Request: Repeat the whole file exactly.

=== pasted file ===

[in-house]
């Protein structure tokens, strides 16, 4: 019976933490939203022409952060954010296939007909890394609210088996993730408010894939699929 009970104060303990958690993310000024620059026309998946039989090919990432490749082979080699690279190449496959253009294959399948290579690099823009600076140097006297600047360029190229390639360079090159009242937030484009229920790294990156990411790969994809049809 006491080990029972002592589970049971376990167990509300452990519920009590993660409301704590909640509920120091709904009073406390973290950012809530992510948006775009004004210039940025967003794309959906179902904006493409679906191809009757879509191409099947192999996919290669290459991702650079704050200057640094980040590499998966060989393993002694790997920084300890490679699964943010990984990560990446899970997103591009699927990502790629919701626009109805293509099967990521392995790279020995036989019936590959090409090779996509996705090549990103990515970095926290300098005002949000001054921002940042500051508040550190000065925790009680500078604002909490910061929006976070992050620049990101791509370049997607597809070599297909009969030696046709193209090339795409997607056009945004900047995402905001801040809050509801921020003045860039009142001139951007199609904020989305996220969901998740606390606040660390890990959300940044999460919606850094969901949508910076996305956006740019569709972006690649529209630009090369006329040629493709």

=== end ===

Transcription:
[in-house]
């Protein structure tokens, strides 16, 4: 019976933490939203022409952060954010296939007909890394609210088996993730408010894939699929 009970104060303990958690993310000024620059026309998946039989090919990432490749082979080699690279190449496959253009294959399948290579690099823009600076140097006297600047360029190229390639360079090159009242937030484009229920790294990156990411790969994809049809 006491080990029972002592589970049971376990167990509300452990519920009590993660409301704590909640509920120091709904009073406390973290950012809530992510948006775009004004210039940025967003794309959906179902904006493409679906191809009757879509191409099947192999996919290669290459991702650079704050200057640094980040590499998966060989393993002694790997920084300890490679699964943010990984990560990446899970997103591009699927990502790629919701626009109805293509099967990521392995790279020995036989019936590959090409090779996509996705090549990103990515970095926290300098005002949000001054921002940042500051508040550190000065925790009680500078604002909490910061929006976070992050620049990101791509370049997607597809070599297909009969030696046709193209090339795409997607056009945004900047995402905001801040809050509801921020003045860039009142001139951007199609904020989305996220969901998740606390606040660390890990959300940044999460919606850094969901949508910076996305956006740019569709972006690649529209630009090369006329040629493709």